“For all the times that we were silent when we were told that our hair is not right, and for all the times we had to negotiate whiteness for our existence in the world, this marks such an important moment for us in this country.” – Azola Anele Qoqwana on #StopRacismInPretoriaGirlsHigh
“Without a doubt, racism is alive and burning in the hearts of many individuals and societies. But there are times when we may need to look deeper than accusations of racism to see if other intentions exist, even in societies where race relations are known to be charged.” – Adaobi Tricia Nwaubani on #StopRacismInPretoriaGirlsHigh
Late last month, black students of Pretoria Girls High School in Pretoria, South Africa, protested against school hair rules they deemed racist. The protest went viral, birthing the hashtag #StopRacismInPretoriaGirlsHigh on social media, which not only garnered worldwide attention but also sparked a broader conversation beyond the subject of hair.
Yesterday the BBC published an article in which Nigerian author Adaobi Tricia Nwaubani questioned whether or not the hair rules at Pretoria Girls High were “really racist.” According to her “school life is about unpalatable rules and regulations,” and the administrators at Pretoria Girls High were probably just being over-disciplinary.
The basis for her argument? During her secondary school years, students were barred from having relaxed/chemically treated hair. Failure to comply with the school rules meant losing all your locks. “At unannounced intervals during the term, one of the school’s matrons conducted an inspection of each girl’s hair, then ran a sharp pair of scissors through any locks that she suspected of being chemically treated.” Afros and holding hair up in buns were also restricted.
Nwaubani further listed other restrictions contained in the schools Code of Conduct document:
Credit – BBC
“I can imagine that a number of white students also felt constrained by this strict hair and miscellaneous requirements,” she wrote. Nwaubani’s argument is clearly flawed, as it takes things out of context.
Is Nwaubani aware that Pretoria Girls High is a predominantly white school where according to other allegations, black girls are punished not only for wearing their hair in all its ‘kink glory’ but also for gathering in groups? A school where black students are occasionally referred to as monkeys and kaffir (South African slur for black) by both white teachers and students.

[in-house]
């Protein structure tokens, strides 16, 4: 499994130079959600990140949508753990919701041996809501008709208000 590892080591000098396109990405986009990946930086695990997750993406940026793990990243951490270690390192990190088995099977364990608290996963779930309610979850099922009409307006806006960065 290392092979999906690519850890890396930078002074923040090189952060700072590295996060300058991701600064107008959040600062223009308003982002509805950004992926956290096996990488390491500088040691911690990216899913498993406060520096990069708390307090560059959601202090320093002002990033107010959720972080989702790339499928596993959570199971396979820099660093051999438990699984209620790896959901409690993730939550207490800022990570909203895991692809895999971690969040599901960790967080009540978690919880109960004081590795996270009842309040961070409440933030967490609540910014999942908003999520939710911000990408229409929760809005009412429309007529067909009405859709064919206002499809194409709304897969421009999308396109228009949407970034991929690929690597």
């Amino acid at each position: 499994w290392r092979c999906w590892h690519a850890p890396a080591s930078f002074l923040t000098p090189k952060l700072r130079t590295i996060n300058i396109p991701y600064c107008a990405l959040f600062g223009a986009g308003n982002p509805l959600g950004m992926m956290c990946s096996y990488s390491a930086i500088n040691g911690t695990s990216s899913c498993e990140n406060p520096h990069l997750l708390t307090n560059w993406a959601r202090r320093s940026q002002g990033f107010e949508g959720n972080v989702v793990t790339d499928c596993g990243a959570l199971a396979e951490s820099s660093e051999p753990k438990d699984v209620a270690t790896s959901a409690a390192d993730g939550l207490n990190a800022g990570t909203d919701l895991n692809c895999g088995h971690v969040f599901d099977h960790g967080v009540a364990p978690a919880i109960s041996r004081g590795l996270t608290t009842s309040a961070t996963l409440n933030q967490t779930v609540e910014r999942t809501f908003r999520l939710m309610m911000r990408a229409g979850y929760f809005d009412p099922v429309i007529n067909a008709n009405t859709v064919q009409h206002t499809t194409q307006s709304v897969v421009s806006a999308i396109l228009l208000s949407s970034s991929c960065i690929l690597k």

In the heat of the protest late last month, I reached out to the friend of a friend in South Africa, a writer, Azola Anele Qoqwana. Qoqwana said that the protest and the issue went beyond hair rules, a stance which isn’t peculiar to her. “It’s not just about their hair. It’s about all the other layers of things… This incident exposes how much the rainbow nation has failed us in so many ways, and we see more and more young black women revolting and asking important questions about the economy of the country, about how we are being policed as black women, and who says when and how we can speak,” she said.
Over 20 years post-apartheid, and South Africans are still having conversations about “black schools” and “white schools,” with the latter being elite institutions with better resources; schools such as Pretoria Girls High. Although the demography of these schools has changed to include black students (those who can afford it), it is quite lopsided. “There’s an argument that is brewing where people are asking, ‘Why do you take your kids to those schools?’ Hey! Actually, it’s our country. So there shouldn’t be a thing about Black schools and White schools; those schools should be everybody’s schools because, at the end of the day, black people make the majority in this country. That conversation shouldn’t even exist,” Qoqwana stated.
Has Nwaubani ever heard of the term covert racism? This is what goes on in most elite South African academic institutions. First, the system has been set up in a way that it is unfavourable to black South Africans with the high cost of tuition. For long, in these “white schools”, segregation and racism happen in the most silent ways, with white educators and administrators enforcing rules that are often insensitive to black students. And for long, black students have been silent, “negotiating whiteness” for their existence. But obviously not anymore with a more assertive generation forcing establishments and institutions to evolve.
Does Nwaubani not wonder why the protest garnered such widespread attention? It is because people around the world recognised it for what it is – racism, structural racism. The protest painted an all too familiar picture that is part of broader societal issues like identity and white supremacy. We see it daily in corporate organisations, what a professional appearance entails – straightened hair or weaves. Locks, afro’s, braids, and even cornrows, all traditionally black hairstyles are frowned at. This is what society has accepted as the norm, but all that is changing with the radical movement of black women increasingly embracing their natural locks and being unapologetic about their being.
“Beyond the protests and accusations, I would have liked to hear the Pretoria High School administrators explain the reasoning behind their policies. Instead, hair rules at the school have been suspended by provincial authorities,” Nwaubani wrote finishing off her argument. Perhaps the reason she didn’t hear them is because they had no “straightforward intentions” behind their policies. And provincial authorities took the decision to suspend them because the policies were clearly racist. Looking deeper is out of the question.